While I have described the principles of my invention in connection with specific embodiments, it is to be clearly understood that the description is made only by Way of example and not as a limitation to the scope of my invention as set forth in the objects thereof and in the accompanying claims.

I claim:

1. A dress shoe for matching changes in costume comprising an upper and a heel, said upper and heel being provided on their entire external surface thereof with a first fabric material comprising a foundation structure including a plurality of weft threads, a plurality of warp threads, `and a plurality of auxiliary warp threads of a synthetic resin material in the form of raised pile threads, the ends of at least part of said raised pile threads being in the form of material engaging hooks, and an ornamental cover material for selected portions of said upper and heel provided with a second fabric material on the underside thereof, said second fabric being similar to said first fabric and oriented at an angle to said rst fabric so that the pile threads of said fabric removably engage the pile threads of the second fabric when said ornamental cover is pressed against the selected portions of the upper and heel whereby the color, texture and appearance of said shoe may be altered at selected portions of the upper and heel to match changes in costume.

2. A dress shoe as in claim 1 wherein said ornamental cover has an upper surface of leather.

3. A dress shoe as in claim 1 wherein said ornamental cover has an upper surface of a textile material.

4. A dress shoe as n claim 1 wherein said ornamental cover has an upper surface of a synthetic material.

References Cited in the le of this patent UNITED STATES PATENTS 1,043,350 Owers Nov. 5, 1912 1,795,769 Frohman Mar. l0, 1931 1,801,379 Turner Apr. 21, 1931 2,013,700 Savale Sept. 10, 1935 2,068,946 Ferguson Jan. 26, 1937 2,076,514 Huffman Apr. 6, 1937 2,236,367 Gruber Mar. 25, 1941 2,717,437 De Mestral Sept. 13, 1955 2,887,792 Statt May 26, 1959 3,009,235 De Mestral Nov. 21, 1961 3,015,896 Breslow Ian. 9, 1962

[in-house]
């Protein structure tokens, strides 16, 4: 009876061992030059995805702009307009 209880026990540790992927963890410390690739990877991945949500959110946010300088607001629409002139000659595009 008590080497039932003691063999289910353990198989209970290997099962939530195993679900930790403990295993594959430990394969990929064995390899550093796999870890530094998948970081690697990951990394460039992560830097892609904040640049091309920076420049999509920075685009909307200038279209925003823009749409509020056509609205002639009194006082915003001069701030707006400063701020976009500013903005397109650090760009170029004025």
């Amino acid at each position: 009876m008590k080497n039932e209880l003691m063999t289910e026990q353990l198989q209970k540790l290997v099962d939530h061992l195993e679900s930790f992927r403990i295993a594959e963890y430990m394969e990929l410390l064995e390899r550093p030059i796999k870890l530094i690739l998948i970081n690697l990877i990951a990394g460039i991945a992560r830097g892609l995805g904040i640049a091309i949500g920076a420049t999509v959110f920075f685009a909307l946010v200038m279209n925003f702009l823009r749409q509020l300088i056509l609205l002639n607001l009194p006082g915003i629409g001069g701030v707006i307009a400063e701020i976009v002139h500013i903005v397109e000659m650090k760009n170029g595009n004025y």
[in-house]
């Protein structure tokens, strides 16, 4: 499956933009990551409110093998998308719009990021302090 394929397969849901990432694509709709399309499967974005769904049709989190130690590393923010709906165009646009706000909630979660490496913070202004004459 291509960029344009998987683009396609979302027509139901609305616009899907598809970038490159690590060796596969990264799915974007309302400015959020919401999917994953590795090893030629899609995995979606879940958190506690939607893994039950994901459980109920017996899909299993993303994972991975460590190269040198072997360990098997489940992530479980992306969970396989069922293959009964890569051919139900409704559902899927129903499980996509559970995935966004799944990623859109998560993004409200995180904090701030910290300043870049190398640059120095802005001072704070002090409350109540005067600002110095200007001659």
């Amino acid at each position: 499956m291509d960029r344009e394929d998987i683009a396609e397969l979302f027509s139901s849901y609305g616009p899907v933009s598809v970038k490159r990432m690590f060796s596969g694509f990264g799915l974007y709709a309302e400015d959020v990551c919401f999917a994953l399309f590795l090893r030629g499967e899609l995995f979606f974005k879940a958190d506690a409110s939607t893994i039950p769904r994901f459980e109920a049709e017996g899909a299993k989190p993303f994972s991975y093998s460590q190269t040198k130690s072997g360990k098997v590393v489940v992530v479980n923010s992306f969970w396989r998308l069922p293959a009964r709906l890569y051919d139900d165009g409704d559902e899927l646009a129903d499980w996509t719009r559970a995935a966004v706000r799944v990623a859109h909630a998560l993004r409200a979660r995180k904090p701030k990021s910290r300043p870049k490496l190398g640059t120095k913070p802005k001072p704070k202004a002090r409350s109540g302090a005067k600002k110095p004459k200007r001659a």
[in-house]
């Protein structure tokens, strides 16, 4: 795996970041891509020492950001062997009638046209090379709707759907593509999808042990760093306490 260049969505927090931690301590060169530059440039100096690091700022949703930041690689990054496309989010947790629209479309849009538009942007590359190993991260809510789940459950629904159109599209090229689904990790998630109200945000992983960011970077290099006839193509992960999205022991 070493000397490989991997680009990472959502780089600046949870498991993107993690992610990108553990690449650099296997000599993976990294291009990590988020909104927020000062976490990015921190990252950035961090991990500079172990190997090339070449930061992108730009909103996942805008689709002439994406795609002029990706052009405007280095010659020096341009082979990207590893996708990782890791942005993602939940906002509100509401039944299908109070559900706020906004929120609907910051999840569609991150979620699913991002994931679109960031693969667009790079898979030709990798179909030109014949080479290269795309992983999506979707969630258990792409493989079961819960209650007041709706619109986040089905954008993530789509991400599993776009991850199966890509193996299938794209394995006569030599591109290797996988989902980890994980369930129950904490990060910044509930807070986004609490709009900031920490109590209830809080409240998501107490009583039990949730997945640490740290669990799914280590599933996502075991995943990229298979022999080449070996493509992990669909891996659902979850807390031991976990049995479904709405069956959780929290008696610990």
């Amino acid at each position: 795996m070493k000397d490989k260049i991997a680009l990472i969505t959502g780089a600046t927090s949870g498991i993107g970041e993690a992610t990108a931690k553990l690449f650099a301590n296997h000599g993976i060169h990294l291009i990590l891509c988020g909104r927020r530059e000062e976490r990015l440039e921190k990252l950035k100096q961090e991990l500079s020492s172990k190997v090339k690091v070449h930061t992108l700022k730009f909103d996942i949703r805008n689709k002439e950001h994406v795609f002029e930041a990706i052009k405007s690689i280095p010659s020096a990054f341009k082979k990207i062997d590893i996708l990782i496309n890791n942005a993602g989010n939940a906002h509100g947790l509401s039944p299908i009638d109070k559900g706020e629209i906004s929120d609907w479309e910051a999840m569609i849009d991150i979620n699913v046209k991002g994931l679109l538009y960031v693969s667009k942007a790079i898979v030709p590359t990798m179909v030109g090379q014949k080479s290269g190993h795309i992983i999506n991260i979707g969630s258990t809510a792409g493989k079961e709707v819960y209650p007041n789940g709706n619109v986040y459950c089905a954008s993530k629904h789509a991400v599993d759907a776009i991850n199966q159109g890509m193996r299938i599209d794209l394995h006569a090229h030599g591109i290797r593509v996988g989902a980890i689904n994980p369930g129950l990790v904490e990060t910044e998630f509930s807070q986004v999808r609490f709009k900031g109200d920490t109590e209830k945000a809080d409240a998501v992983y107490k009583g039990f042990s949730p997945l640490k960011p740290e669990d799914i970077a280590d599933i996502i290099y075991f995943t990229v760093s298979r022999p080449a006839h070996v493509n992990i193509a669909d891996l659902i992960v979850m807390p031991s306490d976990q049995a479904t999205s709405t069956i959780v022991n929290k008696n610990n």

Patent Citations
Cited PatentFiling datePublication dateApplicantTitle
US1043350 *Jun 11, 1911Nov 5, 1912Alfred E OwersShoe.
US1795769 *Oct 26, 1929Mar 10, 1931Frohman Jacob SShoe
US1801379 *Jul 10, 1929Apr 21, 1931James T LynnShoe
US2013700 *Jun 15, 1934Sep 10, 1935Savale Rosilda CDress shoe cover
US2068946 *Aug 28, 1935Jan 26, 1937Robert FergusonAttachment for footwear
US2076514 *Mar 23, 1934Apr 6, 1937Joseph A SperryShoe heel and decorative cover therefor
US2236367 *Apr 4, 1939Mar 25, 1941John GruberShoe
US2717437 *Oct 15, 1952Sep 13, 1955Velcro Sa SoulieVelvet type fabric and method of producing same
US2887792 *Jan 18, 1957May 26, 1959Staff PatriciaTransparent plastic shoes
US3009235 *May 9, 1958Nov 21, 1961Internat Velcro CompanySeparable fastening device
US3015896 *Nov 15, 1960Jan 9, 1962Breslow LeonFootwear
Referenced by
Citing PatentFiling datePublication dateApplicantTitle
US3221421 *May 25, 1964Dec 7, 1965Barkowitz HaroldDecorative cover for women's shoes
US3349504 *Jun 11, 1965Oct 31, 1967Shcarer Bette JRemovable covering for women's shoes and method of forming it
US3494053 *Sep 21, 1967Feb 10, 1970Kennedy Rosalie MShoe construction
US3778870 *Dec 29, 1971Dec 18, 1973Mattern Ware And DairsStatistical hook and loop area fasteners
US3913183 *Jun 28, 1973Oct 21, 1975Brumlik George CMulti-element gripping device
US3955293 *May 20, 1974May 11, 1976Benedict Melvin AConvertible footwear and accessories in accord
US4376152 *Jan 10, 1977Mar 8, 1983Bennett Robert ACrimped thermoplastic filament
US4439935 *Jun 17, 1982Apr 3, 1984Celeste KellyConvertible high style footwear
US4899411 *May 26, 1988Feb 13, 1990Donald H. JohnsonProcess for applying a flocked coating to a cloth surface such as a tennis shoe
US5778564 *Mar 13, 1997Jul 14, 1998Kettner; MarkChangeable shoe cover
US5809669 *Oct 17, 1996Sep 22, 1998Hage; Daniel E.Golf-club head cleaning device
US6769204 *Sep 5, 2002Aug 3, 2004Lindsay M. PhillipsSandal system
US7328527 *Aug 27, 2004Feb 12, 2008Reebok International Ltd.Shoe strap changing system
US7412785 *Mar 30, 2005Aug 19, 2008Edward NavaskyDecorative vamp system
US20050115109 *Aug 27, 2004Jun 2, 2005Jared GoldmanShoe strap changing system
US20130312286 *Dec 4, 2012Nov 28, 2013Livskinz, LlcShoe with interchangeable and detachable upper
WO1992017080A2 *Apr 3, 1992Oct 15, 1992Elizabeth KellinStretchable articles of apparel with detachable decorative elements
WO1996009779A1 *Sep 27, 1994Apr 4, 1996Daniel E HageShoe having a golf club head cleaning device
U.S. Classification36/84, 36/100, 36/34.00B, 2/919, 36/45
International ClassificationA43B23/02
Cooperative ClassificationY10S2/919, A43B23/02
European ClassificationA43B23/02